Objective: To examine the safety of the long-acting beta2-agonist, salmeterol, in general medical practice in the U.K.
Design: In Prescription-Event Monitoring (PEM) the exposure data are derived from prescriptions confidentially provided by the Prescription Pricing Authority. Outcome data are obtained by questionnaires (green forms) on which prescribing medical practitioners recorded event (safety) data. Additional information is obtained from the patients' lifetime clinical records, from follow-up of all pregnancies, and from death certificates.
Setting: PEM provides an observational cohort study in which there is no interference with the medical decision on which drug is prescribed for individual patients.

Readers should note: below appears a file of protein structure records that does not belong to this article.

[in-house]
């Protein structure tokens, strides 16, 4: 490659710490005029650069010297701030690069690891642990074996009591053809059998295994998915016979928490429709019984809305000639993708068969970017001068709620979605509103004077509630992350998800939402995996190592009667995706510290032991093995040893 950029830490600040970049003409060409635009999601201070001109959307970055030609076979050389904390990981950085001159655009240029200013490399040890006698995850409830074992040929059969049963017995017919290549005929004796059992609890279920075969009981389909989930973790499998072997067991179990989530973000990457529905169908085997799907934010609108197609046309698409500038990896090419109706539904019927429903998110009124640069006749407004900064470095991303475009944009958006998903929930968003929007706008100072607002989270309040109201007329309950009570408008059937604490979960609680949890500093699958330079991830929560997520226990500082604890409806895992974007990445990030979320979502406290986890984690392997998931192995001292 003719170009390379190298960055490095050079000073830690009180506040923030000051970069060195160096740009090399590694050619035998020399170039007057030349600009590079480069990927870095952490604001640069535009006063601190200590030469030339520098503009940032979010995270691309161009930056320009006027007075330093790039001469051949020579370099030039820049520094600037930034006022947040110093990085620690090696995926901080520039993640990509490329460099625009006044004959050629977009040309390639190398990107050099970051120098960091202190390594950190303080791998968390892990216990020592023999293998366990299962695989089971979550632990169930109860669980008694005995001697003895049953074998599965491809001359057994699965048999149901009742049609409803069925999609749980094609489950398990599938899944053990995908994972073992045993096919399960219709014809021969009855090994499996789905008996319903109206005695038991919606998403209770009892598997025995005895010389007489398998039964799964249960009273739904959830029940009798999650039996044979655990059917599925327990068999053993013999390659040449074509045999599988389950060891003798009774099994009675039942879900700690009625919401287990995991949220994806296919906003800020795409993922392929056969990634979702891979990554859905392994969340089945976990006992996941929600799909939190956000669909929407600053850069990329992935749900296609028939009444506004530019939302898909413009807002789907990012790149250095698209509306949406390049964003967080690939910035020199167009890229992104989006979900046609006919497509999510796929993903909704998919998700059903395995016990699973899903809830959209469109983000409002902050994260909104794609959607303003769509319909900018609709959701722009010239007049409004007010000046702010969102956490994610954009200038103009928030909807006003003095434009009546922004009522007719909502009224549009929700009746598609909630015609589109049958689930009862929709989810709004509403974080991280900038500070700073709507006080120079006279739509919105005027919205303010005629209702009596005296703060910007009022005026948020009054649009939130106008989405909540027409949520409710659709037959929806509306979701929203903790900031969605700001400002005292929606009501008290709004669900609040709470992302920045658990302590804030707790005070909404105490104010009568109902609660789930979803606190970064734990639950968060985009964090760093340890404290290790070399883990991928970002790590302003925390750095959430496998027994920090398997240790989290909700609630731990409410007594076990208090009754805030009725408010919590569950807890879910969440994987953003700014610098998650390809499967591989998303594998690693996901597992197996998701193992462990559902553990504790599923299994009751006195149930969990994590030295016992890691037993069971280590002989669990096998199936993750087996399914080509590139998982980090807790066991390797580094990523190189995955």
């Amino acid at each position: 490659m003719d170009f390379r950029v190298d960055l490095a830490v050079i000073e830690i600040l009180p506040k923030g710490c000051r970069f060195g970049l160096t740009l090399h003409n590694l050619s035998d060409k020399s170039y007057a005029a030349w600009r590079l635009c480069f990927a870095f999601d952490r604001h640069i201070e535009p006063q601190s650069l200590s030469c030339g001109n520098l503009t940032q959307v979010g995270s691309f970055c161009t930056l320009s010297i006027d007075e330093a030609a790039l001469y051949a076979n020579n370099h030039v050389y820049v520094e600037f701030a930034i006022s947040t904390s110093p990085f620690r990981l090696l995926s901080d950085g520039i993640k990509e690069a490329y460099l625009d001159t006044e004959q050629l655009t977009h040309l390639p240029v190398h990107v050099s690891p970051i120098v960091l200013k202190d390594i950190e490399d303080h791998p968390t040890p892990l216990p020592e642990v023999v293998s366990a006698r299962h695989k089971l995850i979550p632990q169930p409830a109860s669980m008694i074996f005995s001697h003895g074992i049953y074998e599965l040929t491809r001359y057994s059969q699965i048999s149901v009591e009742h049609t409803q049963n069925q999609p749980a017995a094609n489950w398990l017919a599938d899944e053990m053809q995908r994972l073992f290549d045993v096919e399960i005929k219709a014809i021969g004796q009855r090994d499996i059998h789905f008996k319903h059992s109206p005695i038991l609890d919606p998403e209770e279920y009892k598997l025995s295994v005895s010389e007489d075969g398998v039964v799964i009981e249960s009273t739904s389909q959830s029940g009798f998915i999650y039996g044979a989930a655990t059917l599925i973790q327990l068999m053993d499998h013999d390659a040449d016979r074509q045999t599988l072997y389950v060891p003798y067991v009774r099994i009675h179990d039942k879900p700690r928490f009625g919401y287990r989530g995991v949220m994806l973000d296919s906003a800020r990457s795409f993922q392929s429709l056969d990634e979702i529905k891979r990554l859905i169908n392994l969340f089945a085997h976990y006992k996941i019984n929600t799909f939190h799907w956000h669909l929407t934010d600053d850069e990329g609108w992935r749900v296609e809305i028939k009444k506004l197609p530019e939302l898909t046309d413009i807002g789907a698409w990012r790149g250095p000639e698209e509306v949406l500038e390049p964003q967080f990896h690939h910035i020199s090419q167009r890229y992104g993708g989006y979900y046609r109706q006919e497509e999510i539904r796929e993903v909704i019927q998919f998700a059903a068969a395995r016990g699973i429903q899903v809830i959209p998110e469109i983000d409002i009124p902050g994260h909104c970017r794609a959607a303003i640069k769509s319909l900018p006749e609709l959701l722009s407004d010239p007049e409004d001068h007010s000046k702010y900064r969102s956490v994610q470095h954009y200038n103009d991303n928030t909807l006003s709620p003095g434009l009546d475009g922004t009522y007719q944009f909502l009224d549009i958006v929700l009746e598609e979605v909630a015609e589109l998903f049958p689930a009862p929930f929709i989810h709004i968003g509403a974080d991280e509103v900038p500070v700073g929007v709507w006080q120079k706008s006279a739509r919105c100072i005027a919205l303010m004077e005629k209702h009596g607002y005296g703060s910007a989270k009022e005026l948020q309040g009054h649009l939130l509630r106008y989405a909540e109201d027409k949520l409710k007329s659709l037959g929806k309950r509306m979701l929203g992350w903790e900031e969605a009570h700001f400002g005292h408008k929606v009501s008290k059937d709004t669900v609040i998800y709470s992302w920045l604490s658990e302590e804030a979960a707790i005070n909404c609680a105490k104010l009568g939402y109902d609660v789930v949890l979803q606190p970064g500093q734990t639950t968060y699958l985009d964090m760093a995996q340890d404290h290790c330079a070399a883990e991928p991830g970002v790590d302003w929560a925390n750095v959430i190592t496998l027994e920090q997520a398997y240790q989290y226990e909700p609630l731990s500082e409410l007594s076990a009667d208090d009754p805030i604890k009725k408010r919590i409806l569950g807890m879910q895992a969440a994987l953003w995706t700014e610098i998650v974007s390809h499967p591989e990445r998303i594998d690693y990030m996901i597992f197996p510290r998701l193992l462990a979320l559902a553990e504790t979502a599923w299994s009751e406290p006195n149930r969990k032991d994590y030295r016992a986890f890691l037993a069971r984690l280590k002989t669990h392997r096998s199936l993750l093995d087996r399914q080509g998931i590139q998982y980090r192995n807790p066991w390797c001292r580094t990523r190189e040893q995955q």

Subjects: A total of 15,407 patients were given salmeterol and observed for a minimum of 1 year.
Results: Headache, tremor, and palpitations were associated with the use of salmeterol. No unexpected major adverse events were noted, although in this study there was a total of 1022 deaths. Of these, 73 were due to asthma, but only 39 of these patients were taking salmeterol in the last month of life. All of these deaths appear on careful examination of the clinical records to have been due to natural causes, although in a minority (four, 10%) of the group of 39 subjects, a temporal relationship between death and the use of salmeterol makes it difficult to exclude a possible association. The study suggests that advanced age and severity of disease were the most likely factors contributing to asthma mortality in the population studied.
Conclusion: Headache, tremor, and palpitations occur as adverse effects of salmeterol and lead to withdrawal of the drug in some subjects. No unexpected adverse reaction has been noted and paradoxical bronchospasm was reported in only three subjects. The study has produced no evidence that salmeterol contributed to death in any of the patients examined.